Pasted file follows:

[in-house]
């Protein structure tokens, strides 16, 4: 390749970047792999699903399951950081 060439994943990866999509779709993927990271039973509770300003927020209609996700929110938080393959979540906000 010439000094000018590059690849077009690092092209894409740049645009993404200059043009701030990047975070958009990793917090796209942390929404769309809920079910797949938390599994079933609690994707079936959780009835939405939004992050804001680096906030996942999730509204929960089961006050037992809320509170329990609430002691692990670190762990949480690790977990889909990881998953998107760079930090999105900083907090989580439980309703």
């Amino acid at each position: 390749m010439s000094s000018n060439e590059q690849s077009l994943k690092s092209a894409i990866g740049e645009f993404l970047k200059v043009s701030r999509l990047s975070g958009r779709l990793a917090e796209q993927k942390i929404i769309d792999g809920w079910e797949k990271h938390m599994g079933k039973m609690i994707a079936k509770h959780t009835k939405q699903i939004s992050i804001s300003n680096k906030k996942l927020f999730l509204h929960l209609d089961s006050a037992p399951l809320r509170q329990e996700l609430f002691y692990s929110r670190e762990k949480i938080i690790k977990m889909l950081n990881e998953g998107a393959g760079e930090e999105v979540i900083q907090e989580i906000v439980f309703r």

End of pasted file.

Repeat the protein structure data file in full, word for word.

[in-house]
């Protein structure tokens, strides 16, 4: 390749970047792999699903399951950081 060439994943990866999509779709993927990271039973509770300003927020209609996700929110938080393959979540906000 010439000094000018590059690849077009690092092209894409740049645009993404200059043009701030990047975070958009990793917090796209942390929404769309809920079910797949938390599994079933609690994707079936959780009835939405939004992050804001680096906030996942999730509204929960089961006050037992809320509170329990609430002691692990670190762990949480690790977990889909990881998953998107760079930090999105900083907090989580439980309703």
């Amino acid at each position: 390749m010439s000094s000018n060439e590059q690849s077009l994943k690092s092209a894409i990866g740049e645009f993404l970047k200059v043009s701030r999509l990047s975070g958009r779709l990793a917090e796209q993927k942390i929404i769309d792999g809920w079910e797949k990271h938390m599994g079933k039973m609690i994707a079936k509770h959780t009835k939405q699903i939004s992050i804001s300003n680096k906030k996942l927020f999730l509204h929960l209609d089961s006050a037992p399951l809320r509170q329990e996700l609430f002691y692990s929110r670190e762990k949480i938080i690790k977990m889909l950081n990881e998953g998107a393959g760079e930090e999105v979540i900083q907090e989580i906000v439980f309703r």